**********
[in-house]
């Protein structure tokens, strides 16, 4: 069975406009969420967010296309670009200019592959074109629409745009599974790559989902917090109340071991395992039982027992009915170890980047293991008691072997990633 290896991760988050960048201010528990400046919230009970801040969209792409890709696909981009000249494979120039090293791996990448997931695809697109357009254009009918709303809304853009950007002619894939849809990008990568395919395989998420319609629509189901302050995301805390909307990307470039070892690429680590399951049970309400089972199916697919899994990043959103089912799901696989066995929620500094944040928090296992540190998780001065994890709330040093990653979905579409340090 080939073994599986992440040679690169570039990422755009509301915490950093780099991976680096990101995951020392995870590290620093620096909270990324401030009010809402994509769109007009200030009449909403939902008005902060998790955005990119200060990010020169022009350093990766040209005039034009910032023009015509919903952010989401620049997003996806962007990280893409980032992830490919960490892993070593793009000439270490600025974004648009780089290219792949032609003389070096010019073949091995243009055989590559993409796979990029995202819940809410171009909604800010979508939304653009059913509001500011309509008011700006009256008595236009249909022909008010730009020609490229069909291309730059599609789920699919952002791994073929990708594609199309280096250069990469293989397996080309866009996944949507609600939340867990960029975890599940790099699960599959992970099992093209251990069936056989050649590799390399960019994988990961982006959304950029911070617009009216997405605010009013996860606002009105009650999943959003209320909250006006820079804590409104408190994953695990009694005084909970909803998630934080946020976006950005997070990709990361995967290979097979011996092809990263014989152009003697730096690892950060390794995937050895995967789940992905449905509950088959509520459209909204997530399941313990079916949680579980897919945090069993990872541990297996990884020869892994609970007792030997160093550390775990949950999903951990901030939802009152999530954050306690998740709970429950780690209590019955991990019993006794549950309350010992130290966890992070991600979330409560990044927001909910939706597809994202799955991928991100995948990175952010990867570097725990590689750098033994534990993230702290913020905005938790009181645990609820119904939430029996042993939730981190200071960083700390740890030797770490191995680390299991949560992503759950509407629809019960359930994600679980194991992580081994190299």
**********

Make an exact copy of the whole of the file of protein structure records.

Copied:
[in-house]
């Protein structure tokens, strides 16, 4: 069975406009969420967010296309670009200019592959074109629409745009599974790559989902917090109340071991395992039982027992009915170890980047293991008691072997990633 290896991760988050960048201010528990400046919230009970801040969209792409890709696909981009000249494979120039090293791996990448997931695809697109357009254009009918709303809304853009950007002619894939849809990008990568395919395989998420319609629509189901302050995301805390909307990307470039070892690429680590399951049970309400089972199916697919899994990043959103089912799901696989066995929620500094944040928090296992540190998780001065994890709330040093990653979905579409340090 080939073994599986992440040679690169570039990422755009509301915490950093780099991976680096990101995951020392995870590290620093620096909270990324401030009010809402994509769109007009200030009449909403939902008005902060998790955005990119200060990010020169022009350093990766040209005039034009910032023009015509919903952010989401620049997003996806962007990280893409980032992830490919960490892993070593793009000439270490600025974004648009780089290219792949032609003389070096010019073949091995243009055989590559993409796979990029995202819940809410171009909604800010979508939304653009059913509001500011309509008011700006009256008595236009249909022909008010730009020609490229069909291309730059599609789920699919952002791994073929990708594609199309280096250069990469293989397996080309866009996944949507609600939340867990960029975890599940790099699960599959992970099992093209251990069936056989050649590799390399960019994988990961982006959304950029911070617009009216997405605010009013996860606002009105009650999943959003209320909250006006820079804590409104408190994953695990009694005084909970909803998630934080946020976006950005997070990709990361995967290979097979011996092809990263014989152009003697730096690892950060390794995937050895995967789940992905449905509950088959509520459209909204997530399941313990079916949680579980897919945090069993990872541990297996990884020869892994609970007792030997160093550390775990949950999903951990901030939802009152999530954050306690998740709970429950780690209590019955991990019993006794549950309350010992130290966890992070991600979330409560990044927001909910939706597809994202799955991928991100995948990175952010990867570097725990590689750098033994534990993230702290913020905005938790009181645990609820119904939430029996042993939730981190200071960083700390740890030797770490191995680390299991949560992503759950509407629809019960359930994600679980194991992580081994190299």